Monday, February 05, 2007

Monday morning quarterbacking

You've all seen it by now, the ad selected as the winner of the Chevy Super Bowl College Ad Challenge. It was Katie Crabb's spot called "Car Wash." (If you haven't seen it, it's available online just about everywhere, including on YouTube.)

Bob Garfield, the advertising critic at Advertising Age magazine, slammed it. I'm sure the people at Chevrolet and at their agency, Campbell-Ewald, are not happy about that, but does that mean they made the wrong choice? Not necessarily. Just because Garfield didn't like it, and just because I happen to agree with him, does not make us "right" and Chevrolet "wrong." Business decisions are made every day; some bring more success than others, but business continues to roll along. And make no mistake about it: advertising is big business.

What struck me about the finished version of "Car Wash" was how much it changed from the concept Katie presented in Detroit. In her original concept the action was set at a car wash — providing plausible reason for the men to take off their shirts and want to touch the car. Critical to her creative strategy was that the men should be fat, old, hairy, or otherwise unattractive. This was central to the humor of the ad; the reversal of sexual sterotypes of gorgeous women draping themselves over cars.

What I saw during the Super Bowl was a bunch of buff guys stripping on the street in New York City for no comprehensible, story-driven reason. A 30-second television commercial has to play out like a very short movie: the story needs to make sense. Car Wash, the final version, made no sense — at least, not to me, and not to Bob Garfield.

I was disappointed with the "reality show" that CBS aired on their website, and that culminated in the prime-time special "Greatest Ads of the Super Bowl" which aired last Friday night. Some of my students commented to me that the way it was edited, our students seemed to be unprepared — which, I assure you, was not the case. It also didn't make their creative concept clear to the audience.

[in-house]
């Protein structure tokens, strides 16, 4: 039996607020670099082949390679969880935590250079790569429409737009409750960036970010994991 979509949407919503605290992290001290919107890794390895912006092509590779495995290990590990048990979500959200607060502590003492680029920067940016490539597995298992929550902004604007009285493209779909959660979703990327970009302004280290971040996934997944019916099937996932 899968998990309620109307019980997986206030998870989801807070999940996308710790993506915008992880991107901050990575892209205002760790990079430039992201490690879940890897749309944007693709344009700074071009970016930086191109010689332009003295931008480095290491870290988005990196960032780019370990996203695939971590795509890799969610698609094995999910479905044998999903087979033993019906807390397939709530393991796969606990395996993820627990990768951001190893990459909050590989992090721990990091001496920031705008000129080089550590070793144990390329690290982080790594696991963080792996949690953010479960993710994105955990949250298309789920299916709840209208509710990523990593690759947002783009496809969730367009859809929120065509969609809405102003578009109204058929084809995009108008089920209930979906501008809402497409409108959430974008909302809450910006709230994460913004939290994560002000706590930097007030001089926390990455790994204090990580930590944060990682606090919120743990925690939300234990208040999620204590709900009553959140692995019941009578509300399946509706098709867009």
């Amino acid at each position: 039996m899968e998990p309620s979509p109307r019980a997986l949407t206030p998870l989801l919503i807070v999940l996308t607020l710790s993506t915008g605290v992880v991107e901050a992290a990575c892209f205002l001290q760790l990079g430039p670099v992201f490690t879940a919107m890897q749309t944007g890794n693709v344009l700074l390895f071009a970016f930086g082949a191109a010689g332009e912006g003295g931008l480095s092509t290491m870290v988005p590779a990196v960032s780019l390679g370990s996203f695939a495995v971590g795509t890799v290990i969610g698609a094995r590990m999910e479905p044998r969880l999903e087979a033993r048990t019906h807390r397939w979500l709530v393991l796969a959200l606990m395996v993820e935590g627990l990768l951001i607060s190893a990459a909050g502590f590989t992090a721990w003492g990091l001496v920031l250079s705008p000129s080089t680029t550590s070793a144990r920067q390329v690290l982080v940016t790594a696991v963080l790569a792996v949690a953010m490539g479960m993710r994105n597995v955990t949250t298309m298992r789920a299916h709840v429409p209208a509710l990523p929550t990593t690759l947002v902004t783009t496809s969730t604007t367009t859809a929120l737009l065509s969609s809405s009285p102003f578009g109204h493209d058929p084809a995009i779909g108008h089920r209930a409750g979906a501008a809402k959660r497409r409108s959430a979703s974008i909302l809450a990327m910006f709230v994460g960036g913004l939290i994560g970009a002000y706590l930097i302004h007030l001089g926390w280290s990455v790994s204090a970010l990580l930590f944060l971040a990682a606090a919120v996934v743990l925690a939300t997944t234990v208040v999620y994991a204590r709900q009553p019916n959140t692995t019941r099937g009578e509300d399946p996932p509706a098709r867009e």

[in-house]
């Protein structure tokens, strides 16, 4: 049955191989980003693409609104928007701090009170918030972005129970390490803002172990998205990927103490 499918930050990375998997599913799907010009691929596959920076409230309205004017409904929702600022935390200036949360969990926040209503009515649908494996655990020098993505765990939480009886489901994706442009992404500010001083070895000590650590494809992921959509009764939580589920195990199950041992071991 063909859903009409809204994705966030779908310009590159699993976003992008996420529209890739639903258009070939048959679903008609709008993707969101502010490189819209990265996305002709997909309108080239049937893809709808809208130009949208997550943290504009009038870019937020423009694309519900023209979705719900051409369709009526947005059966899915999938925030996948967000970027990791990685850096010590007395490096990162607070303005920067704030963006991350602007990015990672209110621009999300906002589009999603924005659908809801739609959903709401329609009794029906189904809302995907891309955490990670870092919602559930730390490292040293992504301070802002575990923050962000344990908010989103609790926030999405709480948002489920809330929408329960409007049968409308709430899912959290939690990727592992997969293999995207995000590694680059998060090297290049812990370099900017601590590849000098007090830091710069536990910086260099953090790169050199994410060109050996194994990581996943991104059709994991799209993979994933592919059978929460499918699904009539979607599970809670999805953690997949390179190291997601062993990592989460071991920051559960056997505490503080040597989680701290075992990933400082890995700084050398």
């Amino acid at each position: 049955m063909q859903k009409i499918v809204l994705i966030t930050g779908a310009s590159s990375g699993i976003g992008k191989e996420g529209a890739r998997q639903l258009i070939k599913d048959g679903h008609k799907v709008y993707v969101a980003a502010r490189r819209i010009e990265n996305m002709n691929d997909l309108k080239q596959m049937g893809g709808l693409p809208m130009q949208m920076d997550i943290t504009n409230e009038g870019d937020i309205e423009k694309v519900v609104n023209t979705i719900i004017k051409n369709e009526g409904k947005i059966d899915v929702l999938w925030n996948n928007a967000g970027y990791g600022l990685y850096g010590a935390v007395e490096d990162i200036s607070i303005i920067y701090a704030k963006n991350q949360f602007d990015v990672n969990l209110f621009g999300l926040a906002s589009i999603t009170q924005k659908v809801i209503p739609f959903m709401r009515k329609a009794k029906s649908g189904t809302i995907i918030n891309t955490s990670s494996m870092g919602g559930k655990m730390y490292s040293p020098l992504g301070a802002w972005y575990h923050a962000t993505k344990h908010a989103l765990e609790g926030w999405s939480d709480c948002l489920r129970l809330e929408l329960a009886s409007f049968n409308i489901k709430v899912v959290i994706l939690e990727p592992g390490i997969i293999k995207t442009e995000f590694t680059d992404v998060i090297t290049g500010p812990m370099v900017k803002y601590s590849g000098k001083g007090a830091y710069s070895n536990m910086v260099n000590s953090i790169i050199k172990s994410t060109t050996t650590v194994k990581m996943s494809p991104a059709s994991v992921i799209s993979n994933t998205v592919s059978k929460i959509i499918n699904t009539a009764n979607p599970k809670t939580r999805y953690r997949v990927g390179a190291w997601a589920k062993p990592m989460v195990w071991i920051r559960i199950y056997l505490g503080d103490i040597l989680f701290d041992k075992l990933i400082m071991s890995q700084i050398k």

So, since the gag order is now lifted, and you've seen all the coverage of the competition, let me tell you the creative strategy behind each of the five finalists' ads. Then you be the judge.

Team Elon, "Chasing Cars." A Chevy Cobalt drives along a suburban street. Men who have been watering their lawns, playing football, etc. drop what they're doing, drop to their hands and feet, and begin chasing after the car — moving like dogs. Tagline: GO GET IT.

Team Savannah, "Popup Book." The Chevrolet logo opens up into a two-dimensional pop-up book, showcasing the car and portraying the lifestyle associated with it. No doubt they had the most impressive visuals to accompany their presentation; you could really visualize what the finished ad might have looked like.

Team Washington, "The Wave." The Chevy drives along the road, and the concrete begins to buckle and crack, transforming into a gigantic wave, and the car rides it like a surfer. This was the spot that Joe Godard at Campbell-Ewald said, "It'd cost a gajillion dollars to produce."